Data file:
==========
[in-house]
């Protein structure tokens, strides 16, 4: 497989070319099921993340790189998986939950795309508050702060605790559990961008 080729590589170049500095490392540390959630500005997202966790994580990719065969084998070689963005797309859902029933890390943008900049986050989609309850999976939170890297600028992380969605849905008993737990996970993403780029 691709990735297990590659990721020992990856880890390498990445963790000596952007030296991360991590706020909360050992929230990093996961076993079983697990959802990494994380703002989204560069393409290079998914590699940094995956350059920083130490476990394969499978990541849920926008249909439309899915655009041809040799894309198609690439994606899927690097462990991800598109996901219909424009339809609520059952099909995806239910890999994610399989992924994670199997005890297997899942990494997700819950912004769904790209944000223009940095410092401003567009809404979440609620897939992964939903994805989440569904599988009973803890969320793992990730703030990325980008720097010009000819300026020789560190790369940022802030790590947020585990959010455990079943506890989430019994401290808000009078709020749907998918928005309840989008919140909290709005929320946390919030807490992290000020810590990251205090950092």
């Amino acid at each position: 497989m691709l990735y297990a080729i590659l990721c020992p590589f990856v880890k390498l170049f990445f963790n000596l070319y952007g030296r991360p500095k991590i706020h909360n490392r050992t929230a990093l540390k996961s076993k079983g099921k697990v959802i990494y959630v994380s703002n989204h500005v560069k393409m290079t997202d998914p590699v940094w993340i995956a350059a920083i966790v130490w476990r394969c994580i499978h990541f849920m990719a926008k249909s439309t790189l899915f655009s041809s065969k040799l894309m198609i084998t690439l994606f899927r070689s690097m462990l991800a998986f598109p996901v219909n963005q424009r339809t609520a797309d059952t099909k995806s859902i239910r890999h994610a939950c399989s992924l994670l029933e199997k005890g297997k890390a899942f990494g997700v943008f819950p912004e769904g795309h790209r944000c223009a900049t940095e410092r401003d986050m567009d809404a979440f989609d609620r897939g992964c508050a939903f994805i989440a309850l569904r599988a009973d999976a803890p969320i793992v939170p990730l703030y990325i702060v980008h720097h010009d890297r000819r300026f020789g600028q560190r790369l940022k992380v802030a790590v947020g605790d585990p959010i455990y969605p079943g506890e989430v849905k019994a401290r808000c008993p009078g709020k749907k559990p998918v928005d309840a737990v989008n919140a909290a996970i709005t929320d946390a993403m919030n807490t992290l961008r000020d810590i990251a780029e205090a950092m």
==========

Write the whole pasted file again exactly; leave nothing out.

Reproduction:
[in-house]
């Protein structure tokens, strides 16, 4: 497989070319099921993340790189998986939950795309508050702060605790559990961008 080729590589170049500095490392540390959630500005997202966790994580990719065969084998070689963005797309859902029933890390943008900049986050989609309850999976939170890297600028992380969605849905008993737990996970993403780029 691709990735297990590659990721020992990856880890390498990445963790000596952007030296991360991590706020909360050992929230990093996961076993079983697990959802990494994380703002989204560069393409290079998914590699940094995956350059920083130490476990394969499978990541849920926008249909439309899915655009041809040799894309198609690439994606899927690097462990991800598109996901219909424009339809609520059952099909995806239910890999994610399989992924994670199997005890297997899942990494997700819950912004769904790209944000223009940095410092401003567009809404979440609620897939992964939903994805989440569904599988009973803890969320793992990730703030990325980008720097010009000819300026020789560190790369940022802030790590947020585990959010455990079943506890989430019994401290808000009078709020749907998918928005309840989008919140909290709005929320946390919030807490992290000020810590990251205090950092």
């Amino acid at each position: 497989m691709l990735y297990a080729i590659l990721c020992p590589f990856v880890k390498l170049f990445f963790n000596l070319y952007g030296r991360p500095k991590i706020h909360n490392r050992t929230a990093l540390k996961s076993k079983g099921k697990v959802i990494y959630v994380s703002n989204h500005v560069k393409m290079t997202d998914p590699v940094w993340i995956a350059a920083i966790v130490w476990r394969c994580i499978h990541f849920m990719a926008k249909s439309t790189l899915f655009s041809s065969k040799l894309m198609i084998t690439l994606f899927r070689s690097m462990l991800a998986f598109p996901v219909n963005q424009r339809t609520a797309d059952t099909k995806s859902i239910r890999h994610a939950c399989s992924l994670l029933e199997k005890g297997k890390a899942f990494g997700v943008f819950p912004e769904g795309h790209r944000c223009a900049t940095e410092r401003d986050m567009d809404a979440f989609d609620r897939g992964c508050a939903f994805i989440a309850l569904r599988a009973d999976a803890p969320i793992v939170p990730l703030y990325i702060v980008h720097h010009d890297r000819r300026f020789g600028q560190r790369l940022k992380v802030a790590v947020g605790d585990p959010i455990y969605p079943g506890e989430v849905k019994a401290r808000c008993p009078g709020k749907k559990p998918v928005d309840a737990v989008n919140a909290a996970i709005t929320d946390a993403m919030n807490t992290l961008r000020d810590i990251a780029e205090a950092m």